The hottest job on Earth
Stare at the clock in the left hand corner of my screen. 3:25.
Stare at Photoshop. Try to coax out ideas that won't come.
Stare at clock in left-hand corner of screen. 3:50.
Continue staring. 3:51.
Open Illustrator. Actually listen to lyrics coming through headphones. Wonder how Paula Cole got so damn weird. Realize that you're opening a program but don't know what good you can do with it when it opens.
3:52.This is what it feels like to be totally overwhelmed. This is what it's like after you've been here for seven hours, having only stopped for five minutes to eat a burger. This is what it's like to have come in, worked all day, and done nothing but fall further behind than where you were at the end of the day before.
Thus, the journal entry. It would be delusional of me to think that the next ten minutes I give up to organize my thoughts would have any chance of me getting caught up on this day.
This is not burnout. Burnout I know. This is the ugly part of the design business: you fly high, you swoop and soar and amaze your clients with your aerobatic tricks. Then the creative brain stops, the ideas stop coming, and it's time to settle back down to earth and tend to the home front while you wait for that mysterious creative part of your brain to recharge. You don't know how it works, but you know that it's what makes this aerobatic stunt you call "web designing" work.
These problems I can handle.
But adding to this our current staffing problems and you've got two designers who are ready to pull their hair out. We found a designer that we could have worked with. My company made her a lowball offer. She refused it.
So, yet another day of being down several staff members. Welcome to the hell of the dotcom. (Or, in my company's case, the dotnet.) We are being placated by promises of additional help, but my employer won't fork out the cash to get the kind of competent help we truly need. I spent nearly three hours on the phone today, talking with prospective employees.
I am not HR. I am a web designer. But I have the unfortunate gift of being able to look at a résumé for a web position and knowing by the tone and phrasing used whether someone is truly familiar with what they claim to know—or if they are angling for a job that they really don't know how to do. If I don't screen these résumés, we will interview virtually every human that walks in and claims to know HTML. In the end it will waste more of my time. Time that I currently don't have.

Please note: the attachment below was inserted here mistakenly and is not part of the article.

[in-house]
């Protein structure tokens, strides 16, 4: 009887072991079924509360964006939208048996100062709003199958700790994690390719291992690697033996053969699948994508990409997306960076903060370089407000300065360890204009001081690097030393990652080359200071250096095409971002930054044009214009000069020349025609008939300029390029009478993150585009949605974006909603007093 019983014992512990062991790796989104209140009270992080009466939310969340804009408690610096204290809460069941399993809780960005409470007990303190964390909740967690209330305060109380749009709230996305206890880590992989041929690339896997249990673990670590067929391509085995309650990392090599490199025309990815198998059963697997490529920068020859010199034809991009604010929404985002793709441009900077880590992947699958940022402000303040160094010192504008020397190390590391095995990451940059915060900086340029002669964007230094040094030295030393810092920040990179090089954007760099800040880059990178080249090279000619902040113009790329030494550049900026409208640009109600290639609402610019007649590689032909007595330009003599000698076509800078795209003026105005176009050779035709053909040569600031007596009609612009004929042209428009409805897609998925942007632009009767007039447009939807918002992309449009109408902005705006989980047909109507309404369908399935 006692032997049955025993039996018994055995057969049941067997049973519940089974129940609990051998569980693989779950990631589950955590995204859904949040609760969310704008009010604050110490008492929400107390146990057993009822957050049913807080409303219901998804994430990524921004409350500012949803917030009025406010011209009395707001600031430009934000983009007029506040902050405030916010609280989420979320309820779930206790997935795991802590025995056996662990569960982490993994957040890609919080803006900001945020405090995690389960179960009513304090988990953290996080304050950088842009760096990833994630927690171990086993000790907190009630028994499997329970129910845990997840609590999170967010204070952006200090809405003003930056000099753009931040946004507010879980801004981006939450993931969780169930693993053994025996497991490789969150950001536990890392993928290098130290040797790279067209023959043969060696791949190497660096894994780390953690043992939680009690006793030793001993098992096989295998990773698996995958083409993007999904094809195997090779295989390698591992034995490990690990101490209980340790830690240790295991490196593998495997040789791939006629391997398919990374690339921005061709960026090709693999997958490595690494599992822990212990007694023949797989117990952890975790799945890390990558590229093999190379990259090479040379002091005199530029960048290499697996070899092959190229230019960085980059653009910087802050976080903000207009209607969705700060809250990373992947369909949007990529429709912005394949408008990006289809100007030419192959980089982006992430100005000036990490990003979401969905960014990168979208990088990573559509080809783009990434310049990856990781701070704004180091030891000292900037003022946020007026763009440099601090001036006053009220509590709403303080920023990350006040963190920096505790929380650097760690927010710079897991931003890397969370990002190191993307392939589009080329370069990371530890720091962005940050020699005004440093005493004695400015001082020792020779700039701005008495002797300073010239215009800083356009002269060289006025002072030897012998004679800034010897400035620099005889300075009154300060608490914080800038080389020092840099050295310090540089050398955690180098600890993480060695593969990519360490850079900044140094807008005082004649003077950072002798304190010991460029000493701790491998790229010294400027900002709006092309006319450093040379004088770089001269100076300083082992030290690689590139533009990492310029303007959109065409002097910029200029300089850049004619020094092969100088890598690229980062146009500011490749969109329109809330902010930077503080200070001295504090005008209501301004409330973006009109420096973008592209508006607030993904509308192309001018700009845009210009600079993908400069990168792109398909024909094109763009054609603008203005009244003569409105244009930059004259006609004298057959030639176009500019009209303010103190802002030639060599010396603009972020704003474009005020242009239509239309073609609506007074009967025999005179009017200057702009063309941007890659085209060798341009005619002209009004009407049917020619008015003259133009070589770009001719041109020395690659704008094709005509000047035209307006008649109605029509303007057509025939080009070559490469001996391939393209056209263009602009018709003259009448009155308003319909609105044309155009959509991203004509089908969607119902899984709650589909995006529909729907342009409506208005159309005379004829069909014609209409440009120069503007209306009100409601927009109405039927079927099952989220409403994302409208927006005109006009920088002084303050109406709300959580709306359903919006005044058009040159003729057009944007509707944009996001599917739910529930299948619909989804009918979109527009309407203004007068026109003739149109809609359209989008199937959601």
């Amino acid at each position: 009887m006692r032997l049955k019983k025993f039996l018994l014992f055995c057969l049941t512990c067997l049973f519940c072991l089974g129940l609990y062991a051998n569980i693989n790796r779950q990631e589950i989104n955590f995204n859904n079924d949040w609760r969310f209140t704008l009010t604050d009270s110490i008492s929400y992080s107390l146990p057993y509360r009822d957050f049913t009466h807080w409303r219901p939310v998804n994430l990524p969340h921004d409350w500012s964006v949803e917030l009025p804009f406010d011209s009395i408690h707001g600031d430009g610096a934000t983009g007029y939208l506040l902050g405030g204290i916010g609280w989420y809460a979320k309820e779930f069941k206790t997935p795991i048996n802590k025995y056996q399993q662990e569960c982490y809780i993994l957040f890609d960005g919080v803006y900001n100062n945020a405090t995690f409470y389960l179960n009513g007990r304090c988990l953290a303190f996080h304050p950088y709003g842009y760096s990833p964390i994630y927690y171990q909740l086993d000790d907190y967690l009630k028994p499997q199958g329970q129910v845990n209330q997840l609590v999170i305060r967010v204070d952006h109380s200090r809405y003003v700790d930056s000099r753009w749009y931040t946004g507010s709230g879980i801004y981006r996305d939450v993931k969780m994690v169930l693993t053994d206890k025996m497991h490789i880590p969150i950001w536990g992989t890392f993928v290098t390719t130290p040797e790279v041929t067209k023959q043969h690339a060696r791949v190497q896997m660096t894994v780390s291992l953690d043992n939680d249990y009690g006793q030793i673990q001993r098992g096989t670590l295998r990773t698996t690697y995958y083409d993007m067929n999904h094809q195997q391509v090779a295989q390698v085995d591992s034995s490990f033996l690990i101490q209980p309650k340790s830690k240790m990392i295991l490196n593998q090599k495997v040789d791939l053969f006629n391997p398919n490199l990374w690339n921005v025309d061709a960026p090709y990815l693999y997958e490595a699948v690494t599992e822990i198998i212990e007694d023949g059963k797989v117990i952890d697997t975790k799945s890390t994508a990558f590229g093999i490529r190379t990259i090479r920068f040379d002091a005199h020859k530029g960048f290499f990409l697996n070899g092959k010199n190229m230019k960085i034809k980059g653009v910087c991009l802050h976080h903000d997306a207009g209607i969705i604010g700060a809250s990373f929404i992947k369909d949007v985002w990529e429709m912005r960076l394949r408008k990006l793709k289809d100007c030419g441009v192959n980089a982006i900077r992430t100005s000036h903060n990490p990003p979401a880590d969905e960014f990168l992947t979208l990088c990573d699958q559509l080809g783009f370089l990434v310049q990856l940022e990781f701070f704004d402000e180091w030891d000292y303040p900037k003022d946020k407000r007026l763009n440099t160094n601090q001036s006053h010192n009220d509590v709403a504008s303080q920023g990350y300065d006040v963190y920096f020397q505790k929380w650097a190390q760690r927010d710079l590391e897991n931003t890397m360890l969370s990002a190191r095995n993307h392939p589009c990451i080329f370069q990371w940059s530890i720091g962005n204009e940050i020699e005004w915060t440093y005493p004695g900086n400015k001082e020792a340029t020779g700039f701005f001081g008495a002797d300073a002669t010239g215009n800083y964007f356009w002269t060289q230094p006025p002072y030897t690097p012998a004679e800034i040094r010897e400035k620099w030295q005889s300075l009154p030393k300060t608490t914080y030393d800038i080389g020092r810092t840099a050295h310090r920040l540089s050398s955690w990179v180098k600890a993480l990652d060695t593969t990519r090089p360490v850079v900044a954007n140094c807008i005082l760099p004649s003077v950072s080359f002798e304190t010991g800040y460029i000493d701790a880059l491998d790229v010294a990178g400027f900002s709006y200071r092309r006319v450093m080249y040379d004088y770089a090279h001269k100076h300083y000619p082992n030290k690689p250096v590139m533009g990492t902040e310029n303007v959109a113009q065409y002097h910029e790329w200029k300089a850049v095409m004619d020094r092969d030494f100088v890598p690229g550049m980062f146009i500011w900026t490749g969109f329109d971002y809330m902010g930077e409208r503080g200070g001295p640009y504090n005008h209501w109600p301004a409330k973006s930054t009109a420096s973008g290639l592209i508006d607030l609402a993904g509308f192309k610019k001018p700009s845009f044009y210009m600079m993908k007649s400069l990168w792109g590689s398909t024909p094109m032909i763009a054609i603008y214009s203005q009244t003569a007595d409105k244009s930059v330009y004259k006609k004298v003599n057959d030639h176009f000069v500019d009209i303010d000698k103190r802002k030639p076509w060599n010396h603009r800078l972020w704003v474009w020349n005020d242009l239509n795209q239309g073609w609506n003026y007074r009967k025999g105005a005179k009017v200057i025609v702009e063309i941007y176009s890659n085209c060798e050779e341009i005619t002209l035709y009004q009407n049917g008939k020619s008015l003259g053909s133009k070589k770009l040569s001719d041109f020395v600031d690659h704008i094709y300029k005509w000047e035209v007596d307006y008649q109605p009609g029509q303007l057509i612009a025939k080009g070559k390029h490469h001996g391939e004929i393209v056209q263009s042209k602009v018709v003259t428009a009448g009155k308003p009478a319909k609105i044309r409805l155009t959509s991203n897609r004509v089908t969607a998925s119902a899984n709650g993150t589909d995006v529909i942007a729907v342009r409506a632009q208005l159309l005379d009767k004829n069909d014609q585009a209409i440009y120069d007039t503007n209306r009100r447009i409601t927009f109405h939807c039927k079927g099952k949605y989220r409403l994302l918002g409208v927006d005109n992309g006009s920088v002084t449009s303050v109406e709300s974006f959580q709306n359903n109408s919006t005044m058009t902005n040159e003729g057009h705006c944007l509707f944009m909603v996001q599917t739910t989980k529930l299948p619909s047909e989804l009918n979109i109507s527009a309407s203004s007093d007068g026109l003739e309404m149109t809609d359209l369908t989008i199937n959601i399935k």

If my phone rings again today, I may just try to eat it, just to shut it up. I'm about to that point. I don't want to hear another person calling me back to try to sell me on their fledgling HTML skills; I need someone who will shoot back answers as quickly as I shoot out questions.
For the second job in a row, I'll be interviewing for my supervisor. This was really old after the first time I had to do it. Just once, I want to come out of these interviews saying, "Wow, that's someone who knows more than me. That's someone I want to work with." Not, "I'm twenty-four and I know more than you do. Why, again, did you apply?"
We should have promoted April to manager. I know this. April knows this. Everyone else is beginning to understand this. But the manager position is the least of our worries. We need a new consultant to sell our sites. We need another designer. We need a coder specializing in back-end web development. Once those are hired and trained, my workload (and others') will ease.
Welcome to one of the hottest job markets on earth. Welcome to the ultimate "in" career. Now, if you'll excuse me, I'm going to stick my head back up Photoshop's ass and see if I can pull out graphics for a web portal. While I'm at it, I'm going to look for a six-pack of beer. I figure if I'm going to wish, I might as well make it a GOOD wish.